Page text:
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Thread: Tascam 414 Mkii to Tascam 488 mkii

  1. #1
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    Jan 2002
    Tucson, AZ
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    Tascam 414 Mkii to Tascam 488 mkii

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    I am really interested in buying the Tascam 488. Is it any good? Also, could I use my tascam 414 as a mixer for the drums to go into before it goes to the 488 and use the line outs so it goes into two channels of the 488? Also, how compatible are these two machines with each other? What kinds of things could I do involving both of the machines?

  2. #2
    Join Date
    May 1999
    grand rapids mi USA
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    Hey Brother: Why do you want to buy an obsolete piece of gear like the 488?

    I have owned two 488's. A good machine for its time; however, its time has passed. For example, if you record a 3 minute tune on a 488, you have to rewind the tape for every track you do if you're over-dubbing. I can't see the unit as being used to record a live gig; however, anything is possible.

    I have a pristine 488 in my storage area which I call the catacombs. Do you want to buy it? 300 pezuttos plus shiping.

    But. you would do better to buy a digital 8 track piece of gear, or better.

    I did some good stuff on the 488 and, in its time, it was a neat piece of gear; however, it's over for the 488. It doesn't have the headroom of a digital box.

    But, look around and if that's what you want, buy it. You don't have to buy mine -- but, I understand it isn't made anymore.

    Green Hornet

  3. #3
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    Jun 2000
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    First, the tapes are not compatible. The 488 uses two 4-track heads staggered like your knuckles when you fit your fists together.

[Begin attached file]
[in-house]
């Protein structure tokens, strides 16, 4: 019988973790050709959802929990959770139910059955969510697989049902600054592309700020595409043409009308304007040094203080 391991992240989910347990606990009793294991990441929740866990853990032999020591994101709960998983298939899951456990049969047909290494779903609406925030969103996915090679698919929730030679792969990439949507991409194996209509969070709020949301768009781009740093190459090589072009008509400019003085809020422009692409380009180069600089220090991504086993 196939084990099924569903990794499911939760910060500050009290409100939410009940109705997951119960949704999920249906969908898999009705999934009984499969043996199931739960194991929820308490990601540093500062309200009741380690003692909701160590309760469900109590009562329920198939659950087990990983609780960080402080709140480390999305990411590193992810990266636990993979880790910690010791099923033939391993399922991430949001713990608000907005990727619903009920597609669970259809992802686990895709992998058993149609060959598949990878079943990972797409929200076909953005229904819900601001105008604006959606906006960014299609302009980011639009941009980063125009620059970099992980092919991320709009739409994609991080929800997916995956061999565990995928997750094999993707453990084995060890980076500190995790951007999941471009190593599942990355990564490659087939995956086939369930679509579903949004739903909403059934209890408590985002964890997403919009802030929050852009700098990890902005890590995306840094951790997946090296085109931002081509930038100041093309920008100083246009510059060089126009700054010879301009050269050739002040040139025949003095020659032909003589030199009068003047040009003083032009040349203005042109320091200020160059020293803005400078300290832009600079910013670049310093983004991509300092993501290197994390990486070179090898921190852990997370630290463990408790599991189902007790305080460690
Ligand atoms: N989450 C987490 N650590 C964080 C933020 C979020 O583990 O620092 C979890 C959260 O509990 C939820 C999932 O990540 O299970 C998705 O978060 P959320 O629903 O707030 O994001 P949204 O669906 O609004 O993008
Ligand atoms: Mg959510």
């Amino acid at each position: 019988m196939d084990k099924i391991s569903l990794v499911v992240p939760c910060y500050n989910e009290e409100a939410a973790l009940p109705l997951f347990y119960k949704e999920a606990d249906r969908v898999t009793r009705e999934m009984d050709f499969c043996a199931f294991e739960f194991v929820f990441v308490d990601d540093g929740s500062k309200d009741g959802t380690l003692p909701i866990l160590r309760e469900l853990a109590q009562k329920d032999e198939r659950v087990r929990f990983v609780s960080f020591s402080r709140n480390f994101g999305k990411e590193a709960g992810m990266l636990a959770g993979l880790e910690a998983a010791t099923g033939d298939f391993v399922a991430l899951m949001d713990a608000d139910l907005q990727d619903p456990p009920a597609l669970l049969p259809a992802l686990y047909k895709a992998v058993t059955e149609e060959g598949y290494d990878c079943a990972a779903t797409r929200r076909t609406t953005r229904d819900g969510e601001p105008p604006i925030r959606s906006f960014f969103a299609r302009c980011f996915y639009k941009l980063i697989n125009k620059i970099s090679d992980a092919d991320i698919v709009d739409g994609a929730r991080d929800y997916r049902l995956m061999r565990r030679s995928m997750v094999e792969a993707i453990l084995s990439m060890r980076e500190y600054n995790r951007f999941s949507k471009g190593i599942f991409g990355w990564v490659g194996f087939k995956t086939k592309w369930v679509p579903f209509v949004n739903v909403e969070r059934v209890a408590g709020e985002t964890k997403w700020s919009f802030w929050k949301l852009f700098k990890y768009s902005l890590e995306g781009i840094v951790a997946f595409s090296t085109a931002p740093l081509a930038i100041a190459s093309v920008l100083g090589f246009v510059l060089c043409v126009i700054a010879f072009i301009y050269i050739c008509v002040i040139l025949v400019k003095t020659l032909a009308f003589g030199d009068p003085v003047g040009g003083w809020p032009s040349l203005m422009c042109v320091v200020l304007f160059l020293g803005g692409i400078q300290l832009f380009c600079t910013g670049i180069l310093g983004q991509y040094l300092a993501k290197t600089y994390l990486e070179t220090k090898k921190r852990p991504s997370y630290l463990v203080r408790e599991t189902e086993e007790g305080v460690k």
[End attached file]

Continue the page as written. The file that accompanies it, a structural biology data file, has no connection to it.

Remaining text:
Second, you can do exactly as you say, micing the drums into the 4-track and sending two tracks to the other recorder. Good deal. I can't think of anything cool to do with two machines other than some phase-shifting, where you record to them both at once, then play the 4-track on to an adjacent track while micro-adjusting the tape speed.

    I can appreciate where your're at. The cassette world is simple, cheap, old fashioned, and fun. The fidelity is amazing considering the media used, but you will outgrow it eventually. In terms of fidelity, the bottom line is in the bass: the digital recorders reproduce the bass frequencies much better than the cassette systems.

    Also, the 488 may not be the best choice. I crossed the same bridge once and chose the Yamaha version instead because it had everything the 488 had plus 8 direct outs (one for each channel). This allows it to be used as a mixer to an additional recording device as well as the cassette. Because of this, I still use mine today. After a couple of years, when I decided to upgrade to digital, it was easy since I already had the mixer and the external equipment (reverb, compressors, etc.). The 8 outs I hooked up to a digital Fostex D824 hard disk recorder which allows me to go to either format, or both. The digital sounds awesome, but I'm still 'backward compatable' with stuff I've done before. I can pass my older material from tape to the digital and re-work it again, track to track. If a bunch of us are just jamming around, I record to cassette in case we stumble onto something with potential. If that happens, it's been captured and can be developed to fruition on the digital. Even if it's just regular junk, at a buck a tape, I can label the cassette, write down the date and other info on the chart, and file it away. Occasionally, we'll go
    back and listen to ourselves a year or two ago for fun. More ambitious projects, obviously, are initially recorded to the digital, but the operation is the same.

    The Yamaha version is called the MT8xII, and I think it's the nicest 8-track cassette system ever made, which is not saying much, but I like the differentiation between the cassette recording section and the mixing section. It has all the phantom power, inserts, aux sends and returns of an expensive board, so the money I spent on compressors, reverb units and cd recorders over the last couple of years was not wasted, because I still use them all as I always have. It's easy to get caught up in the latest gear, but you also have to consider your needs, your budget and what you're comfortable with.

    Saying that I still use a cassette system will solicit a lot of laughter on this board, but a recording studio is for fun and enjoyment, and you don't necessarily have to take it too seriously. Go with what works for you and enjoy it, but I recommend trying to choose a path where the equipment you buy is the equipment you'll use for a long time.

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